Responding to Behaviors

The beginning of the year is a bit of a three-week tornado. You’re getting used to the classes, the schedule, professional relationships, and the students. But now the routines have been established and the health plans have been distributed. Those little hurdles that you thought were big ones have given away to newer big hurdles and your only course of action is to respond minute by minute.

Things to remember to help you keep your cool.

  • Q-TIP, this we can’t take the credit for. “Quit Taking It Personally.” The students may have behaviors but they aren’t doing it “just for you.” More realistically, it may be the time of day, the subject matter, or the demands of the day that they’ve had to navigate and then they can’t keep their behaviors together any longer. There are many things out of your control when it comes to the student’s behaviors. Just take a step back and give it a minute.
  • Give them a way out before it becomes too much. Offer breaks, offer alternative activities, offer things to work toward.
  • Know that the goal we are working away from behaviors, especially work avoidance behaviors. Don’t be afraid to use small rewards like earning stars or praise to help make things better for the student.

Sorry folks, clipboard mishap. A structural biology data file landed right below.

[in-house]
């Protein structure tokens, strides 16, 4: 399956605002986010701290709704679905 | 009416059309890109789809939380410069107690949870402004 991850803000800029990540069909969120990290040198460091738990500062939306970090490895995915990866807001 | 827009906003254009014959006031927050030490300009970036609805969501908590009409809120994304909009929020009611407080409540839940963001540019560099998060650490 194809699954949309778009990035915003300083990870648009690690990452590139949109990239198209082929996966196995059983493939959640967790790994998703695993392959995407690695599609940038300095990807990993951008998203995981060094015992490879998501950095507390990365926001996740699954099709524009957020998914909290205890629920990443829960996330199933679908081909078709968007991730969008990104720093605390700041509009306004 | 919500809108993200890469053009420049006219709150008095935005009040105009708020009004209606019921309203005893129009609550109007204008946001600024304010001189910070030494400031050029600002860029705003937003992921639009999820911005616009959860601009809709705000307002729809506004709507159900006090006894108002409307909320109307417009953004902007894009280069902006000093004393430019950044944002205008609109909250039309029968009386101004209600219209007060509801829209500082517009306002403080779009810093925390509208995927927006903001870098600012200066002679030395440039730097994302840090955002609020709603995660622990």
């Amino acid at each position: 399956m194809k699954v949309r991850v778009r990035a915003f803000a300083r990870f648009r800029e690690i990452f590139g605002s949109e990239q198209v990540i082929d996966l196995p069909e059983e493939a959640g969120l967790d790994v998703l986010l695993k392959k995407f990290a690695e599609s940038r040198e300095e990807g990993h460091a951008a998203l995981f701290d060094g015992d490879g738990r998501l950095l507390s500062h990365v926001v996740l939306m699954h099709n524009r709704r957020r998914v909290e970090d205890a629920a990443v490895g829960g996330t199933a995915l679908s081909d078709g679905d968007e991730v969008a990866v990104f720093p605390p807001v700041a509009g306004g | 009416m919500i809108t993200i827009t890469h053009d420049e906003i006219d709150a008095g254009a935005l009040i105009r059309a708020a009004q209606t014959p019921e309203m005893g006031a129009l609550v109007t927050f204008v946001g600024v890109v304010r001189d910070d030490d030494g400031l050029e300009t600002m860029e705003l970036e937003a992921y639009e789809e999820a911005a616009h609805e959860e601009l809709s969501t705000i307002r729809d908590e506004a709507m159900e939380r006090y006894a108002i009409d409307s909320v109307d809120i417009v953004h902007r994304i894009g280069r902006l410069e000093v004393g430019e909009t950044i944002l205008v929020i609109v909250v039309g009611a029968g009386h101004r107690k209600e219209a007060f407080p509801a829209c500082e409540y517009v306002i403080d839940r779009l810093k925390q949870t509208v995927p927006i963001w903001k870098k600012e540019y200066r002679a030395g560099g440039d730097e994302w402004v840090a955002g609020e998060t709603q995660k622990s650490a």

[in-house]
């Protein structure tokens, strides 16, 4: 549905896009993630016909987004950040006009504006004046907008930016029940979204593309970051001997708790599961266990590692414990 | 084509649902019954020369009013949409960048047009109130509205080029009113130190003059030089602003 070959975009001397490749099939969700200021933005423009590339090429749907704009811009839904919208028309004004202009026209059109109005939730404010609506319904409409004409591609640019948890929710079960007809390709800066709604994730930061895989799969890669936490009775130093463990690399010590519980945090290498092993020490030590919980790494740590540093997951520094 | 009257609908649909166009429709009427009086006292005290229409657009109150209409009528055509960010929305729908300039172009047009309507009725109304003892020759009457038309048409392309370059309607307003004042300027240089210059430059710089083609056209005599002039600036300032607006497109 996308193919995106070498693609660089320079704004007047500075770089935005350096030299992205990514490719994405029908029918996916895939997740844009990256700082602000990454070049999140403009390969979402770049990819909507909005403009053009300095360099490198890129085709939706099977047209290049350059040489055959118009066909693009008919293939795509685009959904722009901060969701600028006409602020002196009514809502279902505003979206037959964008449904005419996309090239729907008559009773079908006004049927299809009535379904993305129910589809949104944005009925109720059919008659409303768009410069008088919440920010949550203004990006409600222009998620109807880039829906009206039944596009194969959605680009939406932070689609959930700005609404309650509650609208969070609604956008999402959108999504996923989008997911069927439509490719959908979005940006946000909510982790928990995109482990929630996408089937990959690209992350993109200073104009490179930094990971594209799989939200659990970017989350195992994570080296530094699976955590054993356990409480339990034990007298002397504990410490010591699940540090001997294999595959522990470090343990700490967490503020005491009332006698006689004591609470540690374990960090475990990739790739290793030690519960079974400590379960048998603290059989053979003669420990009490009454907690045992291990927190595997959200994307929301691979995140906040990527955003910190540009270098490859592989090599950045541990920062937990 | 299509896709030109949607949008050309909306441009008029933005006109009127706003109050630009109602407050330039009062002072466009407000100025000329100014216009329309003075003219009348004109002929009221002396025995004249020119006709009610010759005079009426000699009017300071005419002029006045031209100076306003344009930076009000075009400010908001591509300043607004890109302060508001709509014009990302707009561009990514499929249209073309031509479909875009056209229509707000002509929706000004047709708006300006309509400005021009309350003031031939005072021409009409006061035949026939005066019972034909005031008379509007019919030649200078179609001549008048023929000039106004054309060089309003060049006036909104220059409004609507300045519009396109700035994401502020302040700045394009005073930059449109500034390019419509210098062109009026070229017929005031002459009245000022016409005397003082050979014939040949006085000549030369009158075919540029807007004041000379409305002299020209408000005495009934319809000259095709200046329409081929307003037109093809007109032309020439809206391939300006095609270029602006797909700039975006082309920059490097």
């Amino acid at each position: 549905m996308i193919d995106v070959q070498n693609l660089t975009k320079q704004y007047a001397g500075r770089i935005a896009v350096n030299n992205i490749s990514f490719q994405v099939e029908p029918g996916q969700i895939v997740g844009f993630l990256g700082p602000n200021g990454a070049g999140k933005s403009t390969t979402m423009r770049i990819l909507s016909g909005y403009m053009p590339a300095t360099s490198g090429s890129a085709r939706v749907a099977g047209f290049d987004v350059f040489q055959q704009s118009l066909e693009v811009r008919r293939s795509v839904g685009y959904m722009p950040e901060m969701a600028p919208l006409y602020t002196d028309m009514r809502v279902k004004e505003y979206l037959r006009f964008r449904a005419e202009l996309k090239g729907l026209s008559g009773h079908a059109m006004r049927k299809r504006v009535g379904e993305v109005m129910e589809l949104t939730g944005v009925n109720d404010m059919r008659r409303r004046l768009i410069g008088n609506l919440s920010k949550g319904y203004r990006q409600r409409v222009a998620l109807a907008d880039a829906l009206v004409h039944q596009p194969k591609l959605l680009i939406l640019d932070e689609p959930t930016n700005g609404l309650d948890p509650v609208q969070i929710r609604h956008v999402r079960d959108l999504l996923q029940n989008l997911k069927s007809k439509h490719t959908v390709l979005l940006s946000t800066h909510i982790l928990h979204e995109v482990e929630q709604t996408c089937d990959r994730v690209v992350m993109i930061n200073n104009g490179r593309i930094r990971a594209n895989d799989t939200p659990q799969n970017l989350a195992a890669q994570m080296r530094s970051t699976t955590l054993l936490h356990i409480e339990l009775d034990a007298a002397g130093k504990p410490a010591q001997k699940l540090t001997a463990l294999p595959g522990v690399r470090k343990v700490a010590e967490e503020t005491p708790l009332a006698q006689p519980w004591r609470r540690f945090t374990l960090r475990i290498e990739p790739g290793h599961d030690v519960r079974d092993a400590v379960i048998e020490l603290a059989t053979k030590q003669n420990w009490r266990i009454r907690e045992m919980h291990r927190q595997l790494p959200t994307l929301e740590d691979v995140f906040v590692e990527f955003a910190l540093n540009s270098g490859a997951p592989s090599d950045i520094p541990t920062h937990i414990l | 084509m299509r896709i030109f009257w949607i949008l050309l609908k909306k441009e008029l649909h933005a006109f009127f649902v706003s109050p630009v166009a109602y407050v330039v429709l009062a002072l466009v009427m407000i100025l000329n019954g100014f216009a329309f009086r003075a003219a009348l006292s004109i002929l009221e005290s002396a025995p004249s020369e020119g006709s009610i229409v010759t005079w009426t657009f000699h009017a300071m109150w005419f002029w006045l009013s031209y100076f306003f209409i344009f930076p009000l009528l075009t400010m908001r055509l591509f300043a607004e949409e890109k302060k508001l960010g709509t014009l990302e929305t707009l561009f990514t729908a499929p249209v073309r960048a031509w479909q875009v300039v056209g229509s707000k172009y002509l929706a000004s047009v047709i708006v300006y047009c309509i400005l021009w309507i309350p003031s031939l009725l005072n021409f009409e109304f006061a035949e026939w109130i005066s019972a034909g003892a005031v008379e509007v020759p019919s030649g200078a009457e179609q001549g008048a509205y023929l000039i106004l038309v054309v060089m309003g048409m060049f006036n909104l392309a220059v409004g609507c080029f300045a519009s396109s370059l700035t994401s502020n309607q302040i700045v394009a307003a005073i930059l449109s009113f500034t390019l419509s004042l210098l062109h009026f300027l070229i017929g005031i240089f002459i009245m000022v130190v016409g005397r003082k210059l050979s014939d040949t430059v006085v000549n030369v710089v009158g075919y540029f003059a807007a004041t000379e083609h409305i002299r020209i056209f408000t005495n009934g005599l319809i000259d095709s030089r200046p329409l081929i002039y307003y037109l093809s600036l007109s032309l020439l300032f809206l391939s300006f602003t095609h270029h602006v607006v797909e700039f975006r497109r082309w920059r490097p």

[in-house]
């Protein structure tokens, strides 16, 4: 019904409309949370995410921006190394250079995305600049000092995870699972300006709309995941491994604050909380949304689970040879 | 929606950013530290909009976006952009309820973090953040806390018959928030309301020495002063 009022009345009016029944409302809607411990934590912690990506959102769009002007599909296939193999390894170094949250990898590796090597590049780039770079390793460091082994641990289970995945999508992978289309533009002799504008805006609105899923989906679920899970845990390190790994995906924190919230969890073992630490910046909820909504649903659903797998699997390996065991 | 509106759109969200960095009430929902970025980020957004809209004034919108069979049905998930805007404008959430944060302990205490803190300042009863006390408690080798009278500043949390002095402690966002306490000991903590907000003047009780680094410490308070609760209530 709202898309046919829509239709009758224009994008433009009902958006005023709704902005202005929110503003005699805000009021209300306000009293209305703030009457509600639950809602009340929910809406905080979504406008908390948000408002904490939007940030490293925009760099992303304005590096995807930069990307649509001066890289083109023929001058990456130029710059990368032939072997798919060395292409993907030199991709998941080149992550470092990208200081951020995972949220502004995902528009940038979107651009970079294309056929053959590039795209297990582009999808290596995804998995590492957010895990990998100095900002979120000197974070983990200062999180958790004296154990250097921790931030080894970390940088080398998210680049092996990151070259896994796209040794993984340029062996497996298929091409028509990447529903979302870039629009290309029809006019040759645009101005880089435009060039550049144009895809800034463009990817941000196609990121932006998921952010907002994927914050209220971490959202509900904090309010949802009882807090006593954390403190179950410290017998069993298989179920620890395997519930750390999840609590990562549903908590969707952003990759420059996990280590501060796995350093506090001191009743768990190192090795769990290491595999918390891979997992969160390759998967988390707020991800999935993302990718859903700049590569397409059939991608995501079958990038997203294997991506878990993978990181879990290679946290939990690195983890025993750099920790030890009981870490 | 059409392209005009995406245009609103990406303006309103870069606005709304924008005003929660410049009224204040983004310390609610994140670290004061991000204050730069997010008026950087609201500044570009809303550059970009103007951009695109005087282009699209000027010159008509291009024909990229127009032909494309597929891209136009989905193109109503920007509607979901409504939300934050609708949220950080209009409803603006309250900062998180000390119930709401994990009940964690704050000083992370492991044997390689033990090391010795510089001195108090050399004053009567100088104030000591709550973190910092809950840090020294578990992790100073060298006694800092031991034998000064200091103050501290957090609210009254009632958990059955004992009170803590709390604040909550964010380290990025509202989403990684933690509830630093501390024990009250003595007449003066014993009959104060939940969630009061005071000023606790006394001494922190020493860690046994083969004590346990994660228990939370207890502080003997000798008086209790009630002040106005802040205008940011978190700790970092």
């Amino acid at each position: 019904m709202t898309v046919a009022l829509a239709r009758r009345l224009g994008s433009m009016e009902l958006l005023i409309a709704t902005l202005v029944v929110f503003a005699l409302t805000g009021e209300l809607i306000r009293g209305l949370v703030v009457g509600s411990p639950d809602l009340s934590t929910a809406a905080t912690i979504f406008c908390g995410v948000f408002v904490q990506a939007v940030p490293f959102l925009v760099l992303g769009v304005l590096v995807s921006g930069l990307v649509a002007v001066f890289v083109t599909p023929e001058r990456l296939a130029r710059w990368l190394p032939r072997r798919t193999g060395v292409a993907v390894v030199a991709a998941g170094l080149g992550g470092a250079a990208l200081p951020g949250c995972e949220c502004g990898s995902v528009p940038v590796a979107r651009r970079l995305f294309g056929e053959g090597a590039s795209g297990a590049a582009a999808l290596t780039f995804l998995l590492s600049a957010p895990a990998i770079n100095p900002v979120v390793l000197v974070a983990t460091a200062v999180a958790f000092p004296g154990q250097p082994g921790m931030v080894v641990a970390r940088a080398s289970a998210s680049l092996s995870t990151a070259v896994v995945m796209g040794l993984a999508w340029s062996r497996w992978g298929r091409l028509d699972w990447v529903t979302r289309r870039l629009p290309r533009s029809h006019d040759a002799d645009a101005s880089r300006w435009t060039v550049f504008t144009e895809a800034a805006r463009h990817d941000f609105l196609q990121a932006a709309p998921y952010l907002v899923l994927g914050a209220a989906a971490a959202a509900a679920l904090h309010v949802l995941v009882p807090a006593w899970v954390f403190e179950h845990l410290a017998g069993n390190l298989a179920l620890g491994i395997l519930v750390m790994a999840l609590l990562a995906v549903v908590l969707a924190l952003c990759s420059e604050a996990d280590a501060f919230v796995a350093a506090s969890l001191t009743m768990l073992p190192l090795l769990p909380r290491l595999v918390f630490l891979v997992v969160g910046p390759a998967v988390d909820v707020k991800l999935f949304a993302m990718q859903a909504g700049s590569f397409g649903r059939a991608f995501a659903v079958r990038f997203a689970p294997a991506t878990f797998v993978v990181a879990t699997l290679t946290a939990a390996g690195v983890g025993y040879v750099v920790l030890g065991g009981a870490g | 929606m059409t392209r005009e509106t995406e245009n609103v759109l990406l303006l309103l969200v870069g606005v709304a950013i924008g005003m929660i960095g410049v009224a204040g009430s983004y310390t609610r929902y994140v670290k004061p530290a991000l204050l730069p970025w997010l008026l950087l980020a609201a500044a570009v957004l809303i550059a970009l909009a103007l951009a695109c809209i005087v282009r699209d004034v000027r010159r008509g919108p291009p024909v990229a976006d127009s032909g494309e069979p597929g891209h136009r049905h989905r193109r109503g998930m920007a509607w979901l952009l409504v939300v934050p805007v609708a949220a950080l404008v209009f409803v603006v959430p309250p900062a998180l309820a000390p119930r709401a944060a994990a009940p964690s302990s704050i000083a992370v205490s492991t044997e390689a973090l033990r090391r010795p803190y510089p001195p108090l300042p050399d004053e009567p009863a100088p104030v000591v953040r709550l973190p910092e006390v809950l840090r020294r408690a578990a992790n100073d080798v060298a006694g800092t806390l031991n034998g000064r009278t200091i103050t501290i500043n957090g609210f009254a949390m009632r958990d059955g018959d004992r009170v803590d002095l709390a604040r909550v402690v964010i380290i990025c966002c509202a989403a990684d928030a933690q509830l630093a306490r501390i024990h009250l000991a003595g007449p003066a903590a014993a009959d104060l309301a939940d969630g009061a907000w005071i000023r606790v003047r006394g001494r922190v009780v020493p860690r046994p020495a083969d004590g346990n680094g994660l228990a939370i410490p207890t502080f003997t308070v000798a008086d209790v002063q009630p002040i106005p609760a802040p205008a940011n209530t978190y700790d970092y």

• Stay positive. Even when you are skeptical that the award system may not be working. Some students take longer to unlearn behaviors that are so much easier to use.
  • The behaviors aren’t going to go away. Even when everything works, sometimes there are moments when it is all too easy to fall back to old habits.
  • Let students learn from their behaviors. If they aren’t actually going to get hurt, let them continue the behavior and let natural consequences take place. If student is talking at an inappropriate time, let classmates or the teacher redirect. If the student is refusing the assignment, let them fail that assignment and hold off trying to rescue that grade.
  • But mostly remember QTIP. Walk away, take your break, smile because this will be funny later.

Behaviors come big and small. They all have a purpose. Heading and shaping behaviors for the purpose of making certain that students can work in groups with peers, be safe to themselves (decreasing self-injury behaviors), and make social connections can be a complete full time job. In a few months though, you’ll look back and realize how much the students you work with have grown.

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